WordPress 3.0 is becoming more like an elite CMS. Unfortunately, advance features that can only be of any use to WordPress theme developers are somethings that look really gibberish to WordPress’s newcomers, an example would be the creation of custom taxonomies. WordPress 3.0 is way more powerful than older WordPress versions, which means it’s a little more complicate to install than older WordPress versions. Any user who wants to use WordPress 3.0 as a single site, the installation process isn’t going to be hard, it’s only a matter of adding new security keys to replace a dumb default security keys inside wp-config.php, and the rest of the installation process should be the same as one would go about installing the older WordPress versions. For someone has no idea what the security keys are, just take a look at wp-config.php closely, within this file, there should be a link which pointed you to somewhere on the web to generate security keys on the fly.
The installation for WordPress 3.0 is only get more confusing when one decides to activate WordPress Network which allows users to create more than one unique blog. Fortunately, to a seasonal WordPress users, the activation of Network isn’t that hard. By following the instruction closely, users need to deactivate their plugins, backup all files and directories, backup the database, backup the wp-config.php and .htacess file for redundancy measures before activating Network. Even if one isn’t going to activate Network, the previous recommended steps are the must do steps; too many people had upgraded their blogs but discovered that their blogs could not be recovered for they who had forgotten about the backup process completely. Backups are done? Activating the Network, users only have to visit /wp-admin/network.php directly in their browsers, following the instruction that display by network.php, one cannot go wrong in activating the WordPress Network.
Sometimes, the first time encounter that one has had with network.php through browsers, the codes to be entered into .htaccess that displayed by network.php may not be the correct codes since wp-config.php has not yet had correctly edited with the right codes. By entering the correct codes/information for wp-config.php which has instructed by /wp-admin/network.php for the first time, it’s now that you can be rest assured the second time around, accessing /wp-admin/network.php through a browser will reveal the correct codes for .htaccess file. Without having the correct codes for .htaccess file, sites can only be created but cannot be displayed correctly and sites’ backends will only show Not Found page. Site is a unique blog that WordPress Network allows users to create, and an authorized user can create more than one site.
WordPress users who are upgrading their older WordPress versions to WordPress 3.0 may also face problems such as cannot access the backends for new sites at all, sometimes even the main site’s backend will have access problem. This is why it’s utterly important for one to disable all installed plugins before going ahead and upgrading to WordPress 3.0. When done upgrading to WordPress 3.0, one can go into wp-config.php and change “define(‘WP_DEBUG’, false);” to “define(‘WP_DEBUG’, true);” — refresh the site to show the errors that are associated with the installing plugins and other related hidden elements. Copy down those error notices/warnings, then go back into wp-config.php and revert the “true” part to “false” again to ensure no error will be displayed to visitors of your blog. It can be a huge security issue if those important errors are showing up to just about anyone, because anyone can use those information to exploit your blog. With those error notices/warnings on hand, one can go about WordPress forum to ask for help; one can also deactivate each plugin at a time to see if any error will go away, and upgrading to newer plugins to completely do away with those errors.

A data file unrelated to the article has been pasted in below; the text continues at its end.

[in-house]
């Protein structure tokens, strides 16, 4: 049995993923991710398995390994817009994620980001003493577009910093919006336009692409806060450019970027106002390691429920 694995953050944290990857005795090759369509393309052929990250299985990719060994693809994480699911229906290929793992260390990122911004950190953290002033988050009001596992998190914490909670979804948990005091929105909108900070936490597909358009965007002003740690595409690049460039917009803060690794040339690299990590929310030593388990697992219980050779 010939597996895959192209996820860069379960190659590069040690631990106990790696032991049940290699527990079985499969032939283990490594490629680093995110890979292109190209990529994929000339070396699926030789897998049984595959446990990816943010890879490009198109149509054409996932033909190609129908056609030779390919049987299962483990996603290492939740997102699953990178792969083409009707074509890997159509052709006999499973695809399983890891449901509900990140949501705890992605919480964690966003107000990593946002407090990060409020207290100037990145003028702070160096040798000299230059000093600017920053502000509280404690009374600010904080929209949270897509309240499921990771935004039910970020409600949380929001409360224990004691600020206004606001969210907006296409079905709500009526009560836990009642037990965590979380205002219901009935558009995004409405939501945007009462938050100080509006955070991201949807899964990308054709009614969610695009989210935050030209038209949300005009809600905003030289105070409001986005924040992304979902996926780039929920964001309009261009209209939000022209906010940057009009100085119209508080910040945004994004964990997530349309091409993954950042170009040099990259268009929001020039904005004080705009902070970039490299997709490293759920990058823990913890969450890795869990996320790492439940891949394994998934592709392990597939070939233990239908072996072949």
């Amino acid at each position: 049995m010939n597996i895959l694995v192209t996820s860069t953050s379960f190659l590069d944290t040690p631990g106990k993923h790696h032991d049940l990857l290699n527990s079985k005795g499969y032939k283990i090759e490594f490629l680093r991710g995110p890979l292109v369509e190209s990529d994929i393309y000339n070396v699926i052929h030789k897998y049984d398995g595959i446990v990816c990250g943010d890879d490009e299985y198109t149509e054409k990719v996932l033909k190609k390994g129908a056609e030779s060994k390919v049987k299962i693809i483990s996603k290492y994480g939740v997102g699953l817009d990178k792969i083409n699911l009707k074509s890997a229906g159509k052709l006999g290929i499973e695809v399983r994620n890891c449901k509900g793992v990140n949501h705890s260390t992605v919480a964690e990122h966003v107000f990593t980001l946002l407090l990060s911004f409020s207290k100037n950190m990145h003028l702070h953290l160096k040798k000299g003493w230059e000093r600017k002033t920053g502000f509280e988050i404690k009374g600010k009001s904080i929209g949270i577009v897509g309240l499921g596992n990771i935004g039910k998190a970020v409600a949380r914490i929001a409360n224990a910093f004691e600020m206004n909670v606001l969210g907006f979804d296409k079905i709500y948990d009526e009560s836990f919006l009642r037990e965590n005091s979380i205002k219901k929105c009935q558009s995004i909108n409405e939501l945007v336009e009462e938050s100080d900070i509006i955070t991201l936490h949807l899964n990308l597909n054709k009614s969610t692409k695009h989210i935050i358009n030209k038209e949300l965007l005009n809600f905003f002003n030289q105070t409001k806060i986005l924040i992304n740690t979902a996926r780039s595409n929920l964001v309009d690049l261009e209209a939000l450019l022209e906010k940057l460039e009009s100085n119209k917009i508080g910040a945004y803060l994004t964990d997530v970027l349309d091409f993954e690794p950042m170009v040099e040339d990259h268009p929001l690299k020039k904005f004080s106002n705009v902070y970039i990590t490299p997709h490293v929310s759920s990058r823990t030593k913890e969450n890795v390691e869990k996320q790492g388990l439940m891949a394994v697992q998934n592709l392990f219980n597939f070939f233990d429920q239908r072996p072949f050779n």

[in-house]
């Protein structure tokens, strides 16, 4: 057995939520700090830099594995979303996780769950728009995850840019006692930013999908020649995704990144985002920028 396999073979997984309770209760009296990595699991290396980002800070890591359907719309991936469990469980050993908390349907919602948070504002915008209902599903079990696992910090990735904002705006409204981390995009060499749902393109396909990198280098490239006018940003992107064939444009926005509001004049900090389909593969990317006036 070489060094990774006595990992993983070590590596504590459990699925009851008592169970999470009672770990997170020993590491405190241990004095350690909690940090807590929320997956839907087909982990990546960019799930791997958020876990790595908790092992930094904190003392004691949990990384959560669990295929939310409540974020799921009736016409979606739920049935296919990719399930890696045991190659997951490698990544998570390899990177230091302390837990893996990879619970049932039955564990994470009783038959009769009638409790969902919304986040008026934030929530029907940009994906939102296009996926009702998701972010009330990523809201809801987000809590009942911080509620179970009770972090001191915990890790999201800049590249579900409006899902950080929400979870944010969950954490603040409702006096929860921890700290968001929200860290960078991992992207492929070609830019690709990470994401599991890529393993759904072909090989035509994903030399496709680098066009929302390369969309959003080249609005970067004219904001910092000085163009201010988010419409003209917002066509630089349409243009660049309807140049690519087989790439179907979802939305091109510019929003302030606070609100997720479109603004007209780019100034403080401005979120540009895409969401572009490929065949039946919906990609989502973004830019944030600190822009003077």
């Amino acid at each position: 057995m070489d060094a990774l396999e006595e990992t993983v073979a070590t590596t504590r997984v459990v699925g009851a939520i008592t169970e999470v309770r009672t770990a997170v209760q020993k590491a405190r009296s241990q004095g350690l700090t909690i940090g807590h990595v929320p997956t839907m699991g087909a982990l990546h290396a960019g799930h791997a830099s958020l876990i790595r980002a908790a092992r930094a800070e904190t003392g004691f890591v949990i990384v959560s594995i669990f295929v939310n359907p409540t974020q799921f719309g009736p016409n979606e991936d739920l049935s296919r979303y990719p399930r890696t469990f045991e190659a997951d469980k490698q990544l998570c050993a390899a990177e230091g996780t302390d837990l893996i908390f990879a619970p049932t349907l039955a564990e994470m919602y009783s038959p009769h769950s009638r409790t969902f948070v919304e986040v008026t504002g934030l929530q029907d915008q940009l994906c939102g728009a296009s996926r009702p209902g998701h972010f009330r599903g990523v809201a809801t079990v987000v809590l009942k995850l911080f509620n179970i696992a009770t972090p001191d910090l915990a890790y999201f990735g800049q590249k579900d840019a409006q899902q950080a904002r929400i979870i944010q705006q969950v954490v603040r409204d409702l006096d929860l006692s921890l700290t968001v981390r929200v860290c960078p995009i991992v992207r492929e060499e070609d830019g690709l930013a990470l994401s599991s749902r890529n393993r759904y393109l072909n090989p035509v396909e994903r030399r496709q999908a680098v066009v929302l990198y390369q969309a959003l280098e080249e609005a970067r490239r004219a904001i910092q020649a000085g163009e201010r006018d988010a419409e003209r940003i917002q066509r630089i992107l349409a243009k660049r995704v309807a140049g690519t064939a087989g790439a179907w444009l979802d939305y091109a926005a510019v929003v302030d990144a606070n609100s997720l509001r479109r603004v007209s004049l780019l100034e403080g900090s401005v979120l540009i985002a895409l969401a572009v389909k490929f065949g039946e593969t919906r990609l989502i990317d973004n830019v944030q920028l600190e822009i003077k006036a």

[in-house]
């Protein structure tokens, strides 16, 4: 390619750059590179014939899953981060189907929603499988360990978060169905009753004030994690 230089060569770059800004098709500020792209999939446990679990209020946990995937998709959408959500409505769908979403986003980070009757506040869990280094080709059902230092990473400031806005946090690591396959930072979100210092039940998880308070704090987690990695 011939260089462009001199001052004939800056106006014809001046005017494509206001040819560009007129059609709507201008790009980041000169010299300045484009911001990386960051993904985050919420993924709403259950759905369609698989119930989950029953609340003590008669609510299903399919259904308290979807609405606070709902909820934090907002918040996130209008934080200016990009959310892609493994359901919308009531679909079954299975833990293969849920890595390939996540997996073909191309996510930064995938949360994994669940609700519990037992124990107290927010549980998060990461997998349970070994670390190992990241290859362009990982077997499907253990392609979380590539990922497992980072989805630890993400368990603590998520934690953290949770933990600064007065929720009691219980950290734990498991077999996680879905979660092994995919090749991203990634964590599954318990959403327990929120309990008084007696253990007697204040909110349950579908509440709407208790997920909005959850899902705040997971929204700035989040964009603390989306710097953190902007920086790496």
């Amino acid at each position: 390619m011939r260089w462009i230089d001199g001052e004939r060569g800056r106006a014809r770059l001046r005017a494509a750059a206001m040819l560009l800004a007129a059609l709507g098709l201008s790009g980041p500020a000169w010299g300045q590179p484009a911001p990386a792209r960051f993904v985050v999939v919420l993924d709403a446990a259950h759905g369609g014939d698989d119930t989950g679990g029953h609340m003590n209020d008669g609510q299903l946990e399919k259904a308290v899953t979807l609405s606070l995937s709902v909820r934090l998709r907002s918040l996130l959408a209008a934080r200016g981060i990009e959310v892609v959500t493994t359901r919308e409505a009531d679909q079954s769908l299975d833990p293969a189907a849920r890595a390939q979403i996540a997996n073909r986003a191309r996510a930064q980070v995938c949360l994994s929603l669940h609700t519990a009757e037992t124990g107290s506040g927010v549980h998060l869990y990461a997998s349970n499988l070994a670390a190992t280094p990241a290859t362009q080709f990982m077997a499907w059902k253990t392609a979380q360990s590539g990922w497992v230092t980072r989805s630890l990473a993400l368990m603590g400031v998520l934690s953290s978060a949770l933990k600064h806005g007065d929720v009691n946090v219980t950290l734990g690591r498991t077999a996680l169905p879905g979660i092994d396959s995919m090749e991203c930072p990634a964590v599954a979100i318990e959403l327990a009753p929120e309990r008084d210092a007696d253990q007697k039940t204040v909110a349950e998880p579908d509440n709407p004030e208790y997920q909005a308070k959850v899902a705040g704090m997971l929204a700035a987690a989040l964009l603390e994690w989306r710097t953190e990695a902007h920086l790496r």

Also, most likely that one will encounter a Not Found error page when click on a single post to show a specific entry on its own page when activating WordPress 3.0 Network feature. The hiccup is largely due to the structural change of permalinks right after the activation of the Network feature. To fix this problem, one can go to Permalinks link which can be found right under Settings, switch permalinks to default, click “Save Changes,” switch back to the original permalinks setting, and then click “Save Changes” again to get rid of the error Not Found for single post.
To simplify the process even more, one can always sign up with a web hosting service that allows one click installation for WordPress. The web hosting service does the dirty work, and you just sit back and create contents for your blog. The installation, maintenance, and performance processes can be covered by your web hosting service, that’s if you find a good web hosting service. Obviously, content creation process for a blog is an ongoing thing, one has to be creatively stubborn about writing new contents to have a successful blog! Have fun with your blog that is powering by WordPress 3.0!